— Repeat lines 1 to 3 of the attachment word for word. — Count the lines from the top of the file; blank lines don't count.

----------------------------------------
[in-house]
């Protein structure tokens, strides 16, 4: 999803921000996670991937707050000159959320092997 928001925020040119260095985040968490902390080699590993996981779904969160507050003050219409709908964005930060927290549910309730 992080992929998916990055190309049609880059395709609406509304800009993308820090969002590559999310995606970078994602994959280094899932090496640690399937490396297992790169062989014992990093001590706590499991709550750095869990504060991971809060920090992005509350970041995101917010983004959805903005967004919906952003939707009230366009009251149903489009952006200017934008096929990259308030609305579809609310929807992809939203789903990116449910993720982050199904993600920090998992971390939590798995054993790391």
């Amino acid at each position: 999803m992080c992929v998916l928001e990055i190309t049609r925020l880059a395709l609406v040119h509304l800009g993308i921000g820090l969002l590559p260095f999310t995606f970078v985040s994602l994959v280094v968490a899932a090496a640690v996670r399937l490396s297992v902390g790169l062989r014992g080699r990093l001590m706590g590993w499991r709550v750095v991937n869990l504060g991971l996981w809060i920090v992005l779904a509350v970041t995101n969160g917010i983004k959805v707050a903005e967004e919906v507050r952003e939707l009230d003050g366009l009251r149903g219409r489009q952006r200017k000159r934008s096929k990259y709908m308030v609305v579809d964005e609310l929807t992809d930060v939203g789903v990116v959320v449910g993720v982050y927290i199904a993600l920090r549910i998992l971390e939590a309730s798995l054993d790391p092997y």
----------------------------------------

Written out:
[in-house]
């Protein structure tokens, strides 16, 4: 999803921000996670991937707050000159959320092997 928001925020040119260095985040968490902390080699590993996981779904969160507050003050219409709908964005930060927290549910309730 992080992929998916990055190309049609880059395709609406509304800009993308820090969002590559999310995606970078994602994959280094899932090496640690399937490396297992790169062989014992990093001590706590499991709550750095869990504060991971809060920090992005509350970041995101917010983004959805903005967004919906952003939707009230366009009251149903489009952006200017934008096929990259308030609305579809609310929807992809939203789903990116449910993720982050199904993600920090998992971390939590798995054993790391």
């Amino acid at each position: 999803m992080c992929v998916l928001e990055i190309t049609r925020l880059a395709l609406v040119h509304l800009g993308i921000g820090l969002l590559p260095f999310t995606f970078v985040s994602l994959v280094v968490a899932a090496a640690v996670r399937l490396s297992v902390g790169l062989r014992g080699r990093l001590m706590g590993w499991r709550v750095v991937n869990l504060g991971l996981w809060i920090v992005l779904a509350v970041t995101n969160g917010i983004k959805v707050a903005e967004e919906v507050r952003e939707l009230d003050g366009l009251r149903g219409r489009q952006r200017k000159r934008s096929k990259y709908m308030v609305v579809d964005e609310l929807t992809d930060v939203g789903v990116v959320v449910g993720v982050y927290i199904a993600l920090r549910i998992l971390e939590a309730s798995l054993d790391p092997y």